Black rain’s rail goes one step further. Not only do they give you rails where you need them and flat metal where you don’t, they recess the metal on the top of the rail as well. This allows the shooter to mount optics with a large objective lens much closer to the bore, which is very much appreciated by us long range shooters. Larger objective lenses means a clearer picture, and keeping the bell of those objectives from impacting the rail is required for accurate long range shooting. Good to see BRO thinking about these things in their design.
The last thing I want to point out is the trigger. There are companies out there that have made triggers for years, yet failed to produce an actually “good” trigger. Black Rain, on the other hand, hit the nail on the head. Not only is the design aesthetically interesting, but the feel of the trigger is perfect. The trigger blade itself feels smooth against my finger, and the break is light and crisp as I would expect from an excellent competition rifle. It’s just everything that a trigger should be, and even gives the likes of Geiselle and Timney a run for their money.
Add up all of the components and what you have here is, on spec, an excellent competition rifle. It has an eye-catching design that is sure to make the other competitors jealous, so it checks the “pretty” box pretty hard. The 18″ barrel and long handguards give enough leverage to manhandle the thing around a course of fire, and the lightweight barrel design (with a fluted barrel and compensator) make the gun nimble and make recoil mitigation extremely easy. And add in the trigger for the complete package. Assuming the thing worked on the range, this would be my new default recommendation for the perfect 3-gun rifle.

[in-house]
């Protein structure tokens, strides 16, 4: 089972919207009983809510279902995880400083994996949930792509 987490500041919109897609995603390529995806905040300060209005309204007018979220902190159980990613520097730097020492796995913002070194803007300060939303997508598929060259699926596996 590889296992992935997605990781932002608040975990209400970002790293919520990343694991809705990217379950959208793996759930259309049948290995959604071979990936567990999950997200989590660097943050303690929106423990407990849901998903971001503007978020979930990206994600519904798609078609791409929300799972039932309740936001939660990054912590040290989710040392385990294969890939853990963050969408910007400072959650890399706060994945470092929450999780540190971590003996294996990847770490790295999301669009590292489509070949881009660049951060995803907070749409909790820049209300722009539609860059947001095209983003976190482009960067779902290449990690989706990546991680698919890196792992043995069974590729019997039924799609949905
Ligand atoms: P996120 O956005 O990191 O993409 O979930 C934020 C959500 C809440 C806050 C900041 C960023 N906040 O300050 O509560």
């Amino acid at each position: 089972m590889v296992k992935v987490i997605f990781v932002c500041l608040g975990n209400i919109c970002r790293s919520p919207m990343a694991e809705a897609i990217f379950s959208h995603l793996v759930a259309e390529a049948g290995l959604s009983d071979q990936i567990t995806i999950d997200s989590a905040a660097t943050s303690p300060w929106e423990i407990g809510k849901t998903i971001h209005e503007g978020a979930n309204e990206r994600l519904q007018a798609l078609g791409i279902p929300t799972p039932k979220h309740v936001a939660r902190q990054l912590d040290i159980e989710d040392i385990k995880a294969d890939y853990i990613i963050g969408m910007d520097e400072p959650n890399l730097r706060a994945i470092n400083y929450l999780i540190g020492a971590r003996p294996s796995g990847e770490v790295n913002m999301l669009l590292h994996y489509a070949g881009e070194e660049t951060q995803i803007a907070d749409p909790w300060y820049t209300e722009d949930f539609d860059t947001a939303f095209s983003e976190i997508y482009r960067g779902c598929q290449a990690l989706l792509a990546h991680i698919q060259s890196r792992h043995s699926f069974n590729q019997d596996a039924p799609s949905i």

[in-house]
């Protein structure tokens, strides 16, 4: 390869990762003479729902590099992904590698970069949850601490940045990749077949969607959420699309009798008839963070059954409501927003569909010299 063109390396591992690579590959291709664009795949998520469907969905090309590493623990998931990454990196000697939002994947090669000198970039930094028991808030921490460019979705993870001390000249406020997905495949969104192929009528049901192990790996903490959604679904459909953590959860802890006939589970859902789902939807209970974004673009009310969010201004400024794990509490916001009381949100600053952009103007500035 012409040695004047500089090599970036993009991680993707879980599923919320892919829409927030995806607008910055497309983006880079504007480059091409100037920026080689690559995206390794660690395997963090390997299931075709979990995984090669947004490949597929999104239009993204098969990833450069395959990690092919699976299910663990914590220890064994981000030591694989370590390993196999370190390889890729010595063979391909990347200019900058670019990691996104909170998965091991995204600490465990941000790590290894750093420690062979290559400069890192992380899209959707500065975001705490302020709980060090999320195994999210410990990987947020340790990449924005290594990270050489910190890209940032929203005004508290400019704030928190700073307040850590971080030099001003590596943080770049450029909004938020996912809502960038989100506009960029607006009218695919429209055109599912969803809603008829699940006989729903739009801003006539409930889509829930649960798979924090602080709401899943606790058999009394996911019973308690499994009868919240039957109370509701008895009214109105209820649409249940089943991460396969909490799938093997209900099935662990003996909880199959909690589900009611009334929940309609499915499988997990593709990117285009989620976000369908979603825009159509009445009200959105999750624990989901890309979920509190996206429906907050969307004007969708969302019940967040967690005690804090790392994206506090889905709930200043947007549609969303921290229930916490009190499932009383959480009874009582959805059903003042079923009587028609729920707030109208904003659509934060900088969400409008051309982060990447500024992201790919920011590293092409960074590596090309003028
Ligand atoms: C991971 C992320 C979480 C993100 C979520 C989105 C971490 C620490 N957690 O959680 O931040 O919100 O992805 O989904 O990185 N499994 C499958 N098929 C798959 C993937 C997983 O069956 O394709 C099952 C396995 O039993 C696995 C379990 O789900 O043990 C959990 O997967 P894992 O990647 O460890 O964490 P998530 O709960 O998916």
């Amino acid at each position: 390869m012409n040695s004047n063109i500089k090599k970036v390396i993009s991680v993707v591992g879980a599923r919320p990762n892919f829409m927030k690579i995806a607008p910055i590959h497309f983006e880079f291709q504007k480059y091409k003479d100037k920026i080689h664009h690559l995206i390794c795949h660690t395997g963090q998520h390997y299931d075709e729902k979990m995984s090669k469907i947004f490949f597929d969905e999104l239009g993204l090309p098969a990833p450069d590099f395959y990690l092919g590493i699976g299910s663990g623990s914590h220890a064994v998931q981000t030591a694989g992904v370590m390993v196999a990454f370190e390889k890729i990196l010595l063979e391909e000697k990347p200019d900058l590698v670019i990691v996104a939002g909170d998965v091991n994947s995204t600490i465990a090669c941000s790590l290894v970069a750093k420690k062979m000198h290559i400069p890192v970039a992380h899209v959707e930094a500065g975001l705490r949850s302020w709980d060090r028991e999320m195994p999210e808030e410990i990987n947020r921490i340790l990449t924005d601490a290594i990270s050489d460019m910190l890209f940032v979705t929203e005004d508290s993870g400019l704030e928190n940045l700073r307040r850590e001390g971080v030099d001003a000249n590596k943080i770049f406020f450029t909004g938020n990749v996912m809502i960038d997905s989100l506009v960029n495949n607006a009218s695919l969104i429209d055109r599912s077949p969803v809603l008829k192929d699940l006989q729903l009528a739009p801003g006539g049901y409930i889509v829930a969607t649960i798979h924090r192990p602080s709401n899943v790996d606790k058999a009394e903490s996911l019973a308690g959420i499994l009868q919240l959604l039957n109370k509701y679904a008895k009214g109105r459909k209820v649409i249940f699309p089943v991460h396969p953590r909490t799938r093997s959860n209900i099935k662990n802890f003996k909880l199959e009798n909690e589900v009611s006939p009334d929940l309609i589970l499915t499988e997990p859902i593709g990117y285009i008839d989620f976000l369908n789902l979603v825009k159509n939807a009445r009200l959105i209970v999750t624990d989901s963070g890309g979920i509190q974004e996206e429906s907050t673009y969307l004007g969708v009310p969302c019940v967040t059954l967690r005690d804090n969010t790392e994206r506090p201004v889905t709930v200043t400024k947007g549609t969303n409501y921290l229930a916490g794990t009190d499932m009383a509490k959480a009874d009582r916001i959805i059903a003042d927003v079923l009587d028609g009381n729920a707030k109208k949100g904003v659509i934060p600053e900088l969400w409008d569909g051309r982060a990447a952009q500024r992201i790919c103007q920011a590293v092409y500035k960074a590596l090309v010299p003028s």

At this point, I was convinced that there had to be a catch. A brand new company starts making everything from scratch, BARREL included, and hits the nail on the head right out of the gate? No way! And yet…
That one high and left flier? Yep, totally my fault. Ignoring that called shot, that’s a 4 round group that is decidedly within a 1 inch circle at 100 yards. In other words, sub-MoA accuracy.
Considering that the first place I saw a Black Rain Ordnance rifle was a Cheaper Than Dirt catalog, I was expecting a mediocre firearm at best. Instead, what we have here is one of the finest 3-gun rifles available for purchase form any vendor. It compares favorably with Colt Competition’s CRP-18, out-performs anything Bushmaster has to offer, and even gives Noveske (my favorite AR-15 maker) a run for their money. And that’s where we run head-first into the issue: dollars. This rifle is on par with the very best out there, but it’s still a good $700 more than the competition as well. I consider JP enterprises’ JP-15 to be the gold standard when it comes to competition AR-15 rifles, and even that clocks in at only $1,999 compared to the $2,700+ for this rifle.
That said, it may just be worth the price. . .
Black Rain Ordnance BRO-PG11-18NORG
Caliber: 5.56 NATO
Barrel: 18 inches
Size: 35.5 inches
Weight: 7.1 lbs empty
Capacity: Standard AR Mags
Ratings (Out of Five Stars):
All ratings are relative compared to the other weapons in the gun’s category.
Accuracy: * * * * *
Sub-MoA is the gold standard for competition rifles, and it meets if not exceeds that standard.
Ergonomics: * * * * *
Absolutely outstanding. It points well, handles like a champ, and is extremely comfortable to shoot.
Ergonomics Firing: * * * * *
Recoil is light and easily mitigated, and the trigger is amazing.
Customization: * * * * *
Change whatever you want — it’s an AR-15.
Overall Rating: * * * * 1/2
The perfect competition rifle. And I mean perfect. I had to knock off a half a star for the pricing though.